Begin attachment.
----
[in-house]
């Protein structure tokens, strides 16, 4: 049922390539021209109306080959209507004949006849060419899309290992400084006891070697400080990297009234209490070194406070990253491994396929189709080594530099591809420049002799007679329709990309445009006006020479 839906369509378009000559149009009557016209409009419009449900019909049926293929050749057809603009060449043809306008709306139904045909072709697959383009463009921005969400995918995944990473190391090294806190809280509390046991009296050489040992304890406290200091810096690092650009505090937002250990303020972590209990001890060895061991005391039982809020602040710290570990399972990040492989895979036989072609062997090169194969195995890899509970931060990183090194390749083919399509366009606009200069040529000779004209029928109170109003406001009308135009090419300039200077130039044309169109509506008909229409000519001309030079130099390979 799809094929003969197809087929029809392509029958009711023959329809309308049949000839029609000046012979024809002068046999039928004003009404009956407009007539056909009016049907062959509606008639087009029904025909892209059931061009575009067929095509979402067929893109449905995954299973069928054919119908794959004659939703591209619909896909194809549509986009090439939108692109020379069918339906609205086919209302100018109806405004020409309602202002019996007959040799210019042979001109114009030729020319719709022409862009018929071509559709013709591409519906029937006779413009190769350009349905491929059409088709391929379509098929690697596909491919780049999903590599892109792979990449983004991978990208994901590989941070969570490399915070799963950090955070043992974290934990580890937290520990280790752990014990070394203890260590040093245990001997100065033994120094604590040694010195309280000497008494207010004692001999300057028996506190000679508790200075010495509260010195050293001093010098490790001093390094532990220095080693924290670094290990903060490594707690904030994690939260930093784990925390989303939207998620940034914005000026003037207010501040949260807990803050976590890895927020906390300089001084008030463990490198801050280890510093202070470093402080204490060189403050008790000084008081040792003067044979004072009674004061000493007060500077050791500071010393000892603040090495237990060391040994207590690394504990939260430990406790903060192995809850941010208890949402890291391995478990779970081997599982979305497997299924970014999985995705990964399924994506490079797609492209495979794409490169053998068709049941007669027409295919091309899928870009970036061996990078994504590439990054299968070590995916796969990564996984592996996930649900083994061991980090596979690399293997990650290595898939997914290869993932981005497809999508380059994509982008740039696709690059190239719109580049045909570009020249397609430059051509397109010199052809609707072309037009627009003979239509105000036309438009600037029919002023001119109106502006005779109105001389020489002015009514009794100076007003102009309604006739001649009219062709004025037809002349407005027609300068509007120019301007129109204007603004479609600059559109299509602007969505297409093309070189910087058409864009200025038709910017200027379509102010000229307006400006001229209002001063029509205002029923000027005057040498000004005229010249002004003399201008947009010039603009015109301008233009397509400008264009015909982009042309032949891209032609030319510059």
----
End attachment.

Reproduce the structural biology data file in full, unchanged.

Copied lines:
[in-house]
């Protein structure tokens, strides 16, 4: 049922390539021209109306080959209507004949006849060419899309290992400084006891070697400080990297009234209490070194406070990253491994396929189709080594530099591809420049002799007679329709990309445009006006020479 839906369509378009000559149009009557016209409009419009449900019909049926293929050749057809603009060449043809306008709306139904045909072709697959383009463009921005969400995918995944990473190391090294806190809280509390046991009296050489040992304890406290200091810096690092650009505090937002250990303020972590209990001890060895061991005391039982809020602040710290570990399972990040492989895979036989072609062997090169194969195995890899509970931060990183090194390749083919399509366009606009200069040529000779004209029928109170109003406001009308135009090419300039200077130039044309169109509506008909229409000519001309030079130099390979 799809094929003969197809087929029809392509029958009711023959329809309308049949000839029609000046012979024809002068046999039928004003009404009956407009007539056909009016049907062959509606008639087009029904025909892209059931061009575009067929095509979402067929893109449905995954299973069928054919119908794959004659939703591209619909896909194809549509986009090439939108692109020379069918339906609205086919209302100018109806405004020409309602202002019996007959040799210019042979001109114009030729020319719709022409862009018929071509559709013709591409519906029937006779413009190769350009349905491929059409088709391929379509098929690697596909491919780049999903590599892109792979990449983004991978990208994901590989941070969570490399915070799963950090955070043992974290934990580890937290520990280790752990014990070394203890260590040093245990001997100065033994120094604590040694010195309280000497008494207010004692001999300057028996506190000679508790200075010495509260010195050293001093010098490790001093390094532990220095080693924290670094290990903060490594707690904030994690939260930093784990925390989303939207998620940034914005000026003037207010501040949260807990803050976590890895927020906390300089001084008030463990490198801050280890510093202070470093402080204490060189403050008790000084008081040792003067044979004072009674004061000493007060500077050791500071010393000892603040090495237990060391040994207590690394504990939260430990406790903060192995809850941010208890949402890291391995478990779970081997599982979305497997299924970014999985995705990964399924994506490079797609492209495979794409490169053998068709049941007669027409295919091309899928870009970036061996990078994504590439990054299968070590995916796969990564996984592996996930649900083994061991980090596979690399293997990650290595898939997914290869993932981005497809999508380059994509982008740039696709690059190239719109580049045909570009020249397609430059051509397109010199052809609707072309037009627009003979239509105000036309438009600037029919002023001119109106502006005779109105001389020489002015009514009794100076007003102009309604006739001649009219062709004025037809002349407005027609300068509007120019301007129109204007603004479609600059559109299509602007969505297409093309070189910087058409864009200025038709910017200027379509102010000229307006400006001229209002001063029509205002029923000027005057040498000004005229010249002004003399201008947009010039603009015109301008233009397509400008264009015909982009042309032949891209032609030319510059």